construction versus  $1.5 billion in the  case of equity at  a 25                                                               
percent  level  throughout the  value  chain.  By having  another                                                               
partner, TransCanada  as proposed in  the MOU, that  $1.5 billion                                                               
peak spending annual  exposure could then be clawed  back to $1.1                                                               
to $1.2 billion.                                                                                                                
8:41:41 AM                                                                                                                    
SENATOR MICCICHE said  with all due respect to  Senator French it                                                               
sounded  like  a scary  statement;  the  reality  of it  is  that                                                               
Alaskans would  like gas  available so  that their  futures could                                                               
look  a  little  brighter  and they  could  have  some  potential                                                               
industrial activity. But  there is a cost all the  way across the                                                               
value chain no matter how  the state chooses to participate. This                                                               
discussion is about if we want to  share on some of the upside or                                                               
sit back and have it all sort of be outside of our control.                                                                     
CHAIR GIESSEL said the other  implication is if the state doesn't                                                               
participate if the project would even go forward at all.                                                                        
8:42:33 AM                                                                                                                    
MR. TSAFOS  added that the other  part they have talked  about in                                                               
previous  presentations is  there  is nothing  that prevents  the                                                               
state from  offloading part of that  25 percent along the  way if                                                               
it gives  heartache to too many  people. The state could  think a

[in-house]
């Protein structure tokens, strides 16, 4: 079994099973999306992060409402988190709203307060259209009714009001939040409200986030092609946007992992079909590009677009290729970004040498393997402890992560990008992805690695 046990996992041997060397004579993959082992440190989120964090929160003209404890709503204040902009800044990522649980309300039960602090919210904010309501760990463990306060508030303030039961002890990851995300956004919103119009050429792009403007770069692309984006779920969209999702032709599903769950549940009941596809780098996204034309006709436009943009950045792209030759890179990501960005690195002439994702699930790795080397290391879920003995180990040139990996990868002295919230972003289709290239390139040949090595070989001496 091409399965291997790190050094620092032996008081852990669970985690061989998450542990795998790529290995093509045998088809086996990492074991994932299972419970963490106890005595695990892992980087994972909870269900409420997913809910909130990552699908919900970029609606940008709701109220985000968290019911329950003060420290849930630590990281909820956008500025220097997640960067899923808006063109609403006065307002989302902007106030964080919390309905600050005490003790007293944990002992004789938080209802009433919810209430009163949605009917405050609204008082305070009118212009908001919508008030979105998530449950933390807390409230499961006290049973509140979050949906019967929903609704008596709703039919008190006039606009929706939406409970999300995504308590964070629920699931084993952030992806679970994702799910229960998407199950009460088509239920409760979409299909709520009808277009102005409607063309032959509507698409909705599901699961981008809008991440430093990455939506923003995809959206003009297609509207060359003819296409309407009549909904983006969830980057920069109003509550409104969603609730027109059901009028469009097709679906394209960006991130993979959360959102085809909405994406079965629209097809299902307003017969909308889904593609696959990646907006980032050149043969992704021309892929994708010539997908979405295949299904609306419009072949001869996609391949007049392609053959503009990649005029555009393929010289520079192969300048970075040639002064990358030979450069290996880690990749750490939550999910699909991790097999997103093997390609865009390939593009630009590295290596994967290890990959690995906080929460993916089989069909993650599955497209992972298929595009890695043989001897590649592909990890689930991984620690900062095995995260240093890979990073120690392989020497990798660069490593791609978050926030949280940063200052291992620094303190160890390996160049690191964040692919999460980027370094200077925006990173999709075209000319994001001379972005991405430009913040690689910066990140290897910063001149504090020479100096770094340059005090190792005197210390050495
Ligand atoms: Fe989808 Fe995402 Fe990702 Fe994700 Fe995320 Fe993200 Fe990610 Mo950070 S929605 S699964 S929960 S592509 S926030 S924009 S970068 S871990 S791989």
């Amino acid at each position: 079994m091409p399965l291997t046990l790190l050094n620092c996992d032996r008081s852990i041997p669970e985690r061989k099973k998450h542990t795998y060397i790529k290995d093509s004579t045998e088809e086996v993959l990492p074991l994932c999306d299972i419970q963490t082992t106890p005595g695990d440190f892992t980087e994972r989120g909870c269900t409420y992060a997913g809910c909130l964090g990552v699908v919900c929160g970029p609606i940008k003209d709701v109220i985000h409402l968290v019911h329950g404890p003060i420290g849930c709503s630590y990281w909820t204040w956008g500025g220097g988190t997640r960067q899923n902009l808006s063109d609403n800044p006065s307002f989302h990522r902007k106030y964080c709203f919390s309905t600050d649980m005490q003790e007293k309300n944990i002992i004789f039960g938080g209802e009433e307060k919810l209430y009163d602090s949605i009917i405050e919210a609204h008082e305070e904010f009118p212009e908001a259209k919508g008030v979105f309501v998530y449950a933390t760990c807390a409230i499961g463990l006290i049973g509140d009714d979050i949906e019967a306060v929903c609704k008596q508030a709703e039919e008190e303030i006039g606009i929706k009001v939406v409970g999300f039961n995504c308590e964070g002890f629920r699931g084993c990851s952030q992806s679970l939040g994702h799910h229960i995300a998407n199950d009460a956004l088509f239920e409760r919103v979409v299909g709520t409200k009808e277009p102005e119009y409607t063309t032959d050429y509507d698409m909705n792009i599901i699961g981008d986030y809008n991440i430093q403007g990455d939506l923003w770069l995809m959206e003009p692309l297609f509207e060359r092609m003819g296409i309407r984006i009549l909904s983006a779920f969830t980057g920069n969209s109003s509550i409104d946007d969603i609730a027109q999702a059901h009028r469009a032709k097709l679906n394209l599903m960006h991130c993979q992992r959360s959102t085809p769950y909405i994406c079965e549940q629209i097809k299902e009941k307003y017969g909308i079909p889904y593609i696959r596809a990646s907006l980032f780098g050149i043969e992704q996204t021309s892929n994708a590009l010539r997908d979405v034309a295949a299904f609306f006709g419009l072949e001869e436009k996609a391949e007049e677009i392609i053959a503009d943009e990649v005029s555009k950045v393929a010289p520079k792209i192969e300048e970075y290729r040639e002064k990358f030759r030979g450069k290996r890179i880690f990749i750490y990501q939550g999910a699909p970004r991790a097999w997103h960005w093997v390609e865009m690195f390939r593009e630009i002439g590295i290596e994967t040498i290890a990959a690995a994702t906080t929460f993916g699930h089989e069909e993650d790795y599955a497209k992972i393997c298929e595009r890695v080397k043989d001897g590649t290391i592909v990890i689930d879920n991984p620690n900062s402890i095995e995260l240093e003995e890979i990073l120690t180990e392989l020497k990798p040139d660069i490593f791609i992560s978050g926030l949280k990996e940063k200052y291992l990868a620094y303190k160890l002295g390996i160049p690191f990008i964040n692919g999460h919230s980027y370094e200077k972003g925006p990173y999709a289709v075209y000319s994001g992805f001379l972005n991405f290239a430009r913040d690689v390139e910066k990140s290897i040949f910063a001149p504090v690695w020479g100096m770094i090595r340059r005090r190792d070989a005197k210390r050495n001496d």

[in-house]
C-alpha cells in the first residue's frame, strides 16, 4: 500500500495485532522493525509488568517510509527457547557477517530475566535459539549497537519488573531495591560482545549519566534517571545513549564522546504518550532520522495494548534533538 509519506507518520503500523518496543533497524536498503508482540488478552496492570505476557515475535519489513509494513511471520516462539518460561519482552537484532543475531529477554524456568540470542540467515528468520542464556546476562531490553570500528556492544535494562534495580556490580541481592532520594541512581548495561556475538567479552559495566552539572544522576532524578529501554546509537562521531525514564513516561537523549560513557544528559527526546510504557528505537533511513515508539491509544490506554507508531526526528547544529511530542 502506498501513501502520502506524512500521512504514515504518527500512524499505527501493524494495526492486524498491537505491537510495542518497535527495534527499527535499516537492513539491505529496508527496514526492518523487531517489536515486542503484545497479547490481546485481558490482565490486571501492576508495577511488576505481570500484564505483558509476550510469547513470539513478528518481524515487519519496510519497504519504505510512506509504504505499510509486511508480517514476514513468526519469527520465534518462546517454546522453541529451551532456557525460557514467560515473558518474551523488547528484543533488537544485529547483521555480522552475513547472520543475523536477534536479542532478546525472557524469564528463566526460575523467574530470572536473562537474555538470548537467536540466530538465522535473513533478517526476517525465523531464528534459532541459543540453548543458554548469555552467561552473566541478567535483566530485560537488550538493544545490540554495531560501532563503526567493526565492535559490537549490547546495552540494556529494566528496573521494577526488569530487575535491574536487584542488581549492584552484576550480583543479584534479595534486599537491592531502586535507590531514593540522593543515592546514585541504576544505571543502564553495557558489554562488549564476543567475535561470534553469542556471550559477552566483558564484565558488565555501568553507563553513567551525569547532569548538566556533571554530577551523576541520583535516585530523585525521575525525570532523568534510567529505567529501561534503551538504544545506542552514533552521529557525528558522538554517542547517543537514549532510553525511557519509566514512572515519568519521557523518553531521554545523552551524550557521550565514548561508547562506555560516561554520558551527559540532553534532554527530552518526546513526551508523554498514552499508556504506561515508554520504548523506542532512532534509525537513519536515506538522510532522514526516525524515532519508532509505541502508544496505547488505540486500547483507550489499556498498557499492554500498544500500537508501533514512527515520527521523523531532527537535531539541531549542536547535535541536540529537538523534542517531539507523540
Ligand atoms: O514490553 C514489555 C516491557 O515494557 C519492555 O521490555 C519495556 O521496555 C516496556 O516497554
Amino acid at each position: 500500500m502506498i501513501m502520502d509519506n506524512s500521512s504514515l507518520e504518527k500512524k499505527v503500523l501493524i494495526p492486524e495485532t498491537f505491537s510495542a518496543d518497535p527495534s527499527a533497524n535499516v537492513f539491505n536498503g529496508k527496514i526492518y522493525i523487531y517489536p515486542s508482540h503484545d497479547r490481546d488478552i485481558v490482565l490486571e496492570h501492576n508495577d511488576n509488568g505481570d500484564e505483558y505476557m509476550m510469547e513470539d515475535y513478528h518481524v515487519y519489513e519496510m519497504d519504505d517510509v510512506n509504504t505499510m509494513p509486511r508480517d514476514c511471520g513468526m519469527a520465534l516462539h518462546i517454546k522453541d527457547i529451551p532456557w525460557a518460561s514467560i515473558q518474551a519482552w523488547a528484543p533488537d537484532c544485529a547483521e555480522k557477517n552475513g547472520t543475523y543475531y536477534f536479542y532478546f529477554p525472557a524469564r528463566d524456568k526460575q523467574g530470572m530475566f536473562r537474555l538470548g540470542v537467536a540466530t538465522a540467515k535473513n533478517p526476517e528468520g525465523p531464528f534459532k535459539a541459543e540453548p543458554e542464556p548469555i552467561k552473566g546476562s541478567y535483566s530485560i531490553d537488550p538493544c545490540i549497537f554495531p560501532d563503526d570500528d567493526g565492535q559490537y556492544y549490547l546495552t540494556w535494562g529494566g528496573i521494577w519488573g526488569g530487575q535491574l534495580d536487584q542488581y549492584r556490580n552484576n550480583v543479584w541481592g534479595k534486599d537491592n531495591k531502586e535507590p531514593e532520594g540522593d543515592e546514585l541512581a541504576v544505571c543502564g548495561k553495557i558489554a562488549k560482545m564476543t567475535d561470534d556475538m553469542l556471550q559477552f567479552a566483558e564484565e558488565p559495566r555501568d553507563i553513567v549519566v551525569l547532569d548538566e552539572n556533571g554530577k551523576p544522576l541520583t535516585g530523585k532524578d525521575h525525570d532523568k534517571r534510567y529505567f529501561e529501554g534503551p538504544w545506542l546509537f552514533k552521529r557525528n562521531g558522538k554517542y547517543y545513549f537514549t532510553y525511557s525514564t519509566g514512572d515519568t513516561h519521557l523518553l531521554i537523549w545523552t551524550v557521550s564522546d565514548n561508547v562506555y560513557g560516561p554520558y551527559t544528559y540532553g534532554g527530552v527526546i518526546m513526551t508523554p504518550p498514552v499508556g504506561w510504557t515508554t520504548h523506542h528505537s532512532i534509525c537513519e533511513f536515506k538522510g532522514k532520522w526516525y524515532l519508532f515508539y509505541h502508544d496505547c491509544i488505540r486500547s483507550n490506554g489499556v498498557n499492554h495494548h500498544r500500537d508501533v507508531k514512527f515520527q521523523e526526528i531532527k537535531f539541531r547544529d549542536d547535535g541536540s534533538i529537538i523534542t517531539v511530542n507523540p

little more strategically;  it may make sense to  have 25 percent                                                               
share today  and for the first  one, two, three years  before the                                                               
project has  momentum, but  the state could  also decide  at that                                                               
point that  it's a lot of  money to invest. He  opined that there                                                               
would be a lot  of companies that would be happy  to take some of                                                               
that share  off our  hands and  that there  are multiple  ways to                                                               
mitigate the state's cash exposure.                                                                                             
8:43:53 AM                                                                                                                    
SENATOR MICCICHE  said he  assumed that in  most of  the analyses                                                               
the state's cost of capital is  6 percent and the cost of capital                                                               
from TransCanada at 7.1 percent.                                                                                                
MR.  MAYER  asked him  what  he  meant  by  the state's  cost  of                                                               
SENATOR  MICCICHE said  he meant  our Triple  A rating  where the                                                               
cost of our capital is lower than TransCanada's.                                                                                
MR.  MAYER answered  the cost  of debt  entailed in  the MOU  for                                                               
TransCanada  will cost  the  state 5  percent and  come  up to  7                                                               
percent  when blended  with the  12 percent  cost of  equity. The                                                               
modeling  in their  recent slides  looked at  the returns  rather                                                               
than the cash  outlays in the early years.  For simplicity's sake                                                               
they went with  a 5 percent cost of debt  for their analyses, but                                                               
they could use other numbers.                                                                                                   
8:45:49 AM                                                                                                                    
SENATOR MICCICHE asked  what he would call a  realistic scale for